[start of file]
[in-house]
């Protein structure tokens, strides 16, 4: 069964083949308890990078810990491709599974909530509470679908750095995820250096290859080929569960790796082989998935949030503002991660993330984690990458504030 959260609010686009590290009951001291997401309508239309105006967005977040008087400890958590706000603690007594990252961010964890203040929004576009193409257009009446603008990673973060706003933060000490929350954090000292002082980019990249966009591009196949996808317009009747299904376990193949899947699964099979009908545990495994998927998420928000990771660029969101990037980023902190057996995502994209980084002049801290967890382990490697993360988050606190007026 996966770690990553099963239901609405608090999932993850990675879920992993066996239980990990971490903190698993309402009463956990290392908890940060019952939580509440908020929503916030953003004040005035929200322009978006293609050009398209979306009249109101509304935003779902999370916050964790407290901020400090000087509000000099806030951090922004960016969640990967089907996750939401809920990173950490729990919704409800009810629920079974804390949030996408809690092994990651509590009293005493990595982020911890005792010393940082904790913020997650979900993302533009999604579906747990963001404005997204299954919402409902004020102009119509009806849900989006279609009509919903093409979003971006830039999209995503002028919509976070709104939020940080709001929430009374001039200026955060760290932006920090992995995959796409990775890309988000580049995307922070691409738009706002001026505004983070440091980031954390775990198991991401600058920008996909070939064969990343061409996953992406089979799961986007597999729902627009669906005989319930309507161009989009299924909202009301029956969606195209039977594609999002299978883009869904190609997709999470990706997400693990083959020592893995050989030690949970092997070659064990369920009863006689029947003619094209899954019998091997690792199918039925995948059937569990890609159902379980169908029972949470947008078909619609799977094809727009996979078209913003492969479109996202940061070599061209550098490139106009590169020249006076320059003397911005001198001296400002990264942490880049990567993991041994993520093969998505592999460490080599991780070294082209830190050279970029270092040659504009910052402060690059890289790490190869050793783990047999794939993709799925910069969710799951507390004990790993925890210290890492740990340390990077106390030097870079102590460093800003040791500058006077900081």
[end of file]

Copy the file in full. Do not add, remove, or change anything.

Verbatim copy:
[in-house]
């Protein structure tokens, strides 16, 4: 069964083949308890990078810990491709599974909530509470679908750095995820250096290859080929569960790796082989998935949030503002991660993330984690990458504030 959260609010686009590290009951001291997401309508239309105006967005977040008087400890958590706000603690007594990252961010964890203040929004576009193409257009009446603008990673973060706003933060000490929350954090000292002082980019990249966009591009196949996808317009009747299904376990193949899947699964099979009908545990495994998927998420928000990771660029969101990037980023902190057996995502994209980084002049801290967890382990490697993360988050606190007026 996966770690990553099963239901609405608090999932993850990675879920992993066996239980990990971490903190698993309402009463956990290392908890940060019952939580509440908020929503916030953003004040005035929200322009978006293609050009398209979306009249109101509304935003779902999370916050964790407290901020400090000087509000000099806030951090922004960016969640990967089907996750939401809920990173950490729990919704409800009810629920079974804390949030996408809690092994990651509590009293005493990595982020911890005792010393940082904790913020997650979900993302533009999604579906747990963001404005997204299954919402409902004020102009119509009806849900989006279609009509919903093409979003971006830039999209995503002028919509976070709104939020940080709001929430009374001039200026955060760290932006920090992995995959796409990775890309988000580049995307922070691409738009706002001026505004983070440091980031954390775990198991991401600058920008996909070939064969990343061409996953992406089979799961986007597999729902627009669906005989319930309507161009989009299924909202009301029956969606195209039977594609999002299978883009869904190609997709999470990706997400693990083959020592893995050989030690949970092997070659064990369920009863006689029947003619094209899954019998091997690792199918039925995948059937569990890609159902379980169908029972949470947008078909619609799977094809727009996979078209913003492969479109996202940061070599061209550098490139106009590169020249006076320059003397911005001198001296400002990264942490880049990567993991041994993520093969998505592999460490080599991780070294082209830190050279970029270092040659504009910052402060690059890289790490190869050793783990047999794939993709799925910069969710799951507390004990790993925890210290890492740990340390990077106390030097870079102590460093800003040791500058006077900081």